Refugee camps teeming with a new generation of youth who are stateless
Posted Friday, April 1 2011 at 22:00
- Two decades ago, Somalia collapsed, discharging hundreds of thousands of refugees into Kenya. Now the first generation of children born in the refugee camps is 20 years old. Yet none of them has identity papers of any particular country. Their IDs read “aliens”. Now there is concern that this generation risks being stateless.
Darkness came at high noon for thousands of boys and girls born of refugees in camps in northern Kenya. Now in the prime of their youth, they hardly know where they belong. They suffer an identity crisis.
Asked whether he is Kenyan or Somali, Abdi Aziz Mohamed stares into space, unable to hazard a guess. “I don’t know. When people are being recruited (along nationalities) you find yourself empty, you have nowhere to go or associate with”.
Up and down the sweltering dried up river beds, running after polythene balls, these youths cannot perform their civic duty because they can hardly lay claim to a particular country.
Ideally, Mohamed — and the rest of the 200,000-odd children born of refugee parents since the early 1990s when Somalis and Sudanese runaways flooded Kenya — should be part of his motherland’s destiny, or Kenya’s future.
Yet this is not the case.
Mohamed was born at Utange, a refugee camp that has since been demolished at Kenya’s coast, of Somali parents forced out of their country by the factional wars that followed the ouster of then strongman Siad Barre exactly 20 years ago. He now lives at Kakuma, a sprawling tin camp in Turkana, which holds 82,000 mostly Sudanese and Somali runaways.
The 15 square kilometre camp is arguably the world’s most cosmopolitan refugee base, providing a home to Sudanese, Somalis, Ugandans, Congolese, Ethiopians and Burundians. It hosts thousands of youths — including Mohamed’s deskmate Anisa Mohamed (18).
According to the UN High Commissioner for Refugees (UNHCR), 10,000 children are born in Kenyan refugee camps every year. Thus 200,000 have been born since 1991. A number have been relocated to third countries but the majority remain in Kenya, all without the requisite identity of their states.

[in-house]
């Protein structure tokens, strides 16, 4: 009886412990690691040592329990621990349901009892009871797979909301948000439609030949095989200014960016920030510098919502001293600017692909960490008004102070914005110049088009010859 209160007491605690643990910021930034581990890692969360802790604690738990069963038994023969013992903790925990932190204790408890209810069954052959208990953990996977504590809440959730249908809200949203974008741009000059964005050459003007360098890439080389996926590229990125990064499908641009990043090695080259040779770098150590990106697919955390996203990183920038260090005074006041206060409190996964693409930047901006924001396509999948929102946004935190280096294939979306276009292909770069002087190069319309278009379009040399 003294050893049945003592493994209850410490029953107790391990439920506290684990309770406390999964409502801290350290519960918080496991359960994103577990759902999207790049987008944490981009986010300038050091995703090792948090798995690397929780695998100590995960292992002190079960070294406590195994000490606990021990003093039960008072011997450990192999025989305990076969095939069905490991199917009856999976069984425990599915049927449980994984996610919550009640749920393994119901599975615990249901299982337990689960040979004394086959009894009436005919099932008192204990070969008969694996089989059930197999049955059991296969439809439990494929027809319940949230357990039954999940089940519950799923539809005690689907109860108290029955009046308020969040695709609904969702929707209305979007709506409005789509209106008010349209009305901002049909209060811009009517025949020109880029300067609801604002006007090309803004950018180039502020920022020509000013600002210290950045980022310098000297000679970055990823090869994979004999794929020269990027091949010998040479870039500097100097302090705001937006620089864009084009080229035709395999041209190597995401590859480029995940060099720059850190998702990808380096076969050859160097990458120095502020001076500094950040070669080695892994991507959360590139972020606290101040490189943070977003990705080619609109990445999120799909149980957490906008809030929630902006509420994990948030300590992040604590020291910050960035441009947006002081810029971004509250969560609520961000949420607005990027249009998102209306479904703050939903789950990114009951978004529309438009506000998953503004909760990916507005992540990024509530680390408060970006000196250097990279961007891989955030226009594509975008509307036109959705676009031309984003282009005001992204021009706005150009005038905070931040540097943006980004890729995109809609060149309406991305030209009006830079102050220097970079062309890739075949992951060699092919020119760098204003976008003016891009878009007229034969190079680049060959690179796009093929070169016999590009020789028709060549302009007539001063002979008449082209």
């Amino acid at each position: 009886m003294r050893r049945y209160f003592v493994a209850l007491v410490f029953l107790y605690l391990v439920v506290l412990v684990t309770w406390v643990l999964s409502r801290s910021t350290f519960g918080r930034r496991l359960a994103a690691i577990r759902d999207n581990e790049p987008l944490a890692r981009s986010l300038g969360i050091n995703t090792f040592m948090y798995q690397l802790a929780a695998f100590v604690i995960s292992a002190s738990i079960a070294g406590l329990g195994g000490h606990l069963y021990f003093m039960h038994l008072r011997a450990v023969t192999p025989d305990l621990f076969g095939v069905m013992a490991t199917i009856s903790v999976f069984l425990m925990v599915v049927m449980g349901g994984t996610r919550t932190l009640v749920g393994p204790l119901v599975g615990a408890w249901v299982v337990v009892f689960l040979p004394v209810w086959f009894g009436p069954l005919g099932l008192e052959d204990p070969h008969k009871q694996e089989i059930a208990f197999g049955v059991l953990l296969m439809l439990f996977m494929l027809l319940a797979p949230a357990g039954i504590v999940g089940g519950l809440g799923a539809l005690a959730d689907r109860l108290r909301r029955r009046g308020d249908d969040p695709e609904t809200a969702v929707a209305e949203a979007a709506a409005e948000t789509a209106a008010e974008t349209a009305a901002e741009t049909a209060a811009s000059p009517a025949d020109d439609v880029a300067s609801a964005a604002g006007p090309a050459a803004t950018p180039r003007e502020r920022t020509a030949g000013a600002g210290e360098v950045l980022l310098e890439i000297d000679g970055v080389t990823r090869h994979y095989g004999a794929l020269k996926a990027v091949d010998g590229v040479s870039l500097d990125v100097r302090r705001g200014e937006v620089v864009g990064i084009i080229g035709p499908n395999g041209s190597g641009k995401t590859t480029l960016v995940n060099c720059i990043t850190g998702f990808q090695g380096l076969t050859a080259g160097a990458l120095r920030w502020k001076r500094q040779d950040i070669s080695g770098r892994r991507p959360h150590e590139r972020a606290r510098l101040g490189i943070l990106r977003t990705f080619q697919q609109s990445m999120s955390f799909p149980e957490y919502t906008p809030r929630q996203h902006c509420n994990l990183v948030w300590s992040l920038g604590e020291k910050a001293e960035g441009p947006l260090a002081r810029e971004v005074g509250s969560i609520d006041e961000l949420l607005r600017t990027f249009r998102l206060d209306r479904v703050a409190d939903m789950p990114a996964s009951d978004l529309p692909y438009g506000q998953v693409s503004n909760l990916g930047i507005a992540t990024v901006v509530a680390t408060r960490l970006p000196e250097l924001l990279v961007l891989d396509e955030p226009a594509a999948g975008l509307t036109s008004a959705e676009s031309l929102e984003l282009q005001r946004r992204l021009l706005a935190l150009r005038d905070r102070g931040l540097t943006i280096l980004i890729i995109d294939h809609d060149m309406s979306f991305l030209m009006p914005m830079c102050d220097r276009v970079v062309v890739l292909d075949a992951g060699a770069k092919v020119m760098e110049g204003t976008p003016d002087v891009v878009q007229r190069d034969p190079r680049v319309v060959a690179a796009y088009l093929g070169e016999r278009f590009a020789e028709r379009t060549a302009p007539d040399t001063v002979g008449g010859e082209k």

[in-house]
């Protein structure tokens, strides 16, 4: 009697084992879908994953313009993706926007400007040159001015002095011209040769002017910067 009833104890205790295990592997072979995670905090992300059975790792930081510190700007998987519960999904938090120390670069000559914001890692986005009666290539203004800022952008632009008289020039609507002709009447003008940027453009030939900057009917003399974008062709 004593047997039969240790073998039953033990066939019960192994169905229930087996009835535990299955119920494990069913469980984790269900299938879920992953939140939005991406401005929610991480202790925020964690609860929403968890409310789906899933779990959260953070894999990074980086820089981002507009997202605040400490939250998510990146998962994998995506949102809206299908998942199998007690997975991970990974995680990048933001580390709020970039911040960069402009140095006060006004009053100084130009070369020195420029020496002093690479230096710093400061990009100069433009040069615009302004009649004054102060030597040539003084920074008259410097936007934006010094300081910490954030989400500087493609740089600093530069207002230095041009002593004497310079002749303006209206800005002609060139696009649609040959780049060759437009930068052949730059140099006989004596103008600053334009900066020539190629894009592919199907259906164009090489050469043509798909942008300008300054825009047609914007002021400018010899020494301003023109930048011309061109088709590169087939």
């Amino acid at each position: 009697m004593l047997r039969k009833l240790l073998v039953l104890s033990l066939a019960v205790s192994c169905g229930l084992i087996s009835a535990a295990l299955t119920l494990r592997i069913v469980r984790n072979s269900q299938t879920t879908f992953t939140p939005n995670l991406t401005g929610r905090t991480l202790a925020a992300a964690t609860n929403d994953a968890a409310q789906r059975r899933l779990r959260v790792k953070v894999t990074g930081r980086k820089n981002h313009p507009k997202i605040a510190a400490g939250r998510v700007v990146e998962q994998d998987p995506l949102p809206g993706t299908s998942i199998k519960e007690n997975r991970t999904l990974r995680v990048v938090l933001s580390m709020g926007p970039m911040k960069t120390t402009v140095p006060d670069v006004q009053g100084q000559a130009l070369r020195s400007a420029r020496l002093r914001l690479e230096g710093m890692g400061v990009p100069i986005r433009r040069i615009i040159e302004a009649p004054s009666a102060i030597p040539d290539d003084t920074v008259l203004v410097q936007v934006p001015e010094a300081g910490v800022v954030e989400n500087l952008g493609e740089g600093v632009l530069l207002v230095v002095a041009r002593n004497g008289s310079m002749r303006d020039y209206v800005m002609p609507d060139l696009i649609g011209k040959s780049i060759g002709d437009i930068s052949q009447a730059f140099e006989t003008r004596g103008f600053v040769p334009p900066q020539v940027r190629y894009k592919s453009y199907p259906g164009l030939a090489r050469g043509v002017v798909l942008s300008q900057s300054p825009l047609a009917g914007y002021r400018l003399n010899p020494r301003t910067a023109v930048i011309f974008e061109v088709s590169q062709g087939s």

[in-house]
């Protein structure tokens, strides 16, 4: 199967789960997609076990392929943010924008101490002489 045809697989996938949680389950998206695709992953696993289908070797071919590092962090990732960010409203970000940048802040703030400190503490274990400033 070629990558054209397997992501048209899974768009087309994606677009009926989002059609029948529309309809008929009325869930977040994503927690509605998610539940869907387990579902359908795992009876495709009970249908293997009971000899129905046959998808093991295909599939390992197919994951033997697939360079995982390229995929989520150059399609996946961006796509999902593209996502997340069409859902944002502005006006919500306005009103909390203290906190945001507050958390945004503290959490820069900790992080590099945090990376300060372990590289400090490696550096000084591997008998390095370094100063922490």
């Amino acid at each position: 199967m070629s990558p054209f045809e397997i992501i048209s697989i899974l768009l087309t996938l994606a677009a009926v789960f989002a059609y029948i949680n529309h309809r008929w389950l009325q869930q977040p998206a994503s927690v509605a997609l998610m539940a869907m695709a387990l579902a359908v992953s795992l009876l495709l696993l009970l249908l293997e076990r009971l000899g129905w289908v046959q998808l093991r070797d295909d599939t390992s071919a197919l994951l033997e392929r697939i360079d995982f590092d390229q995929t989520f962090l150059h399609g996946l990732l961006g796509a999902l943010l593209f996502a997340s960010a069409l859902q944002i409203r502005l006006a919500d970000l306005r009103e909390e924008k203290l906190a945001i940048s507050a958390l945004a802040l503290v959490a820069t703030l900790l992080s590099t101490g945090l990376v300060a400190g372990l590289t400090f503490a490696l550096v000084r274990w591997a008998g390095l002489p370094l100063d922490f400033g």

Kenya hosts about 360,000 refugees from 24 countries, including faraway places like Sri Lanka, Gaza Strip, Iraq, Côte d’Ivoire and even Egypt. The UNHCR has coordinated their welfare and survival.
Food rations apart, they enjoy education, medical care, security and even the hope that peace will return to their countries, according to the agency spokesperson Emmanuel Nyabera.
Mohamed’s fears cannot be unlikely. He turns 18 this year — an age so symbolic in life, an age where one assumes voting rights and, in many countries, a time in life when one is declared “adult”. But in the sweltering heat of Kakuma, glued to a bench under a shed in a school where every student boasts of being a foreigner yet terrified they have never been to their countries, Mohamed says: “I don’t know whether I have a country. Kenya refused me citizenship papers despite being born here”.
He is “stateless”, say scholars and human rights experts. Indeed, in official jargon, this Form Four student of Kakuma Secondary School is “(one) who is not considered as a national by any state through its legislation or constitution”, based on definition by the Refugee Consortium of Kenya.
Simply, he cannot lay claim to neither Somalia, his motherland, nor Kenya, his birthplace. He has known only one government — the UN High Commissioner for Refugees.
And for refugees in Turkana County, their “country” is Kakuma and for those in Garissa County, it is Dadaab, the world’s largest refugee camp with about 390,000 people.
In an attempt to explain statelessness, legal experts and scholars place the situation into categories: De jure and de facto statelessness. The first case draws persons who have no recognised state and this could include refugee children born away from home whose parents lack identification of their homeland.
The second, de facto statelessness, describes those who may have a claim to their homeland but cannot assert their nationality because of various reasons, which could include internal conflicts.
Somehow, defining statelessness is a bit difficult — even for legal experts. They tend to link it to “citizenship”. Yet although the two expressions are very close, they are hardly the same thing. Statelessness is used to explain “belonging”. A citizen is “a native or naturalised member of a state or other political community”.
Yet both are about “membership and participation; rights; responsibilities; and equality of status, respect and recognition,” says Ruth Lister in an article Why Citizenship: Where, When and How Children?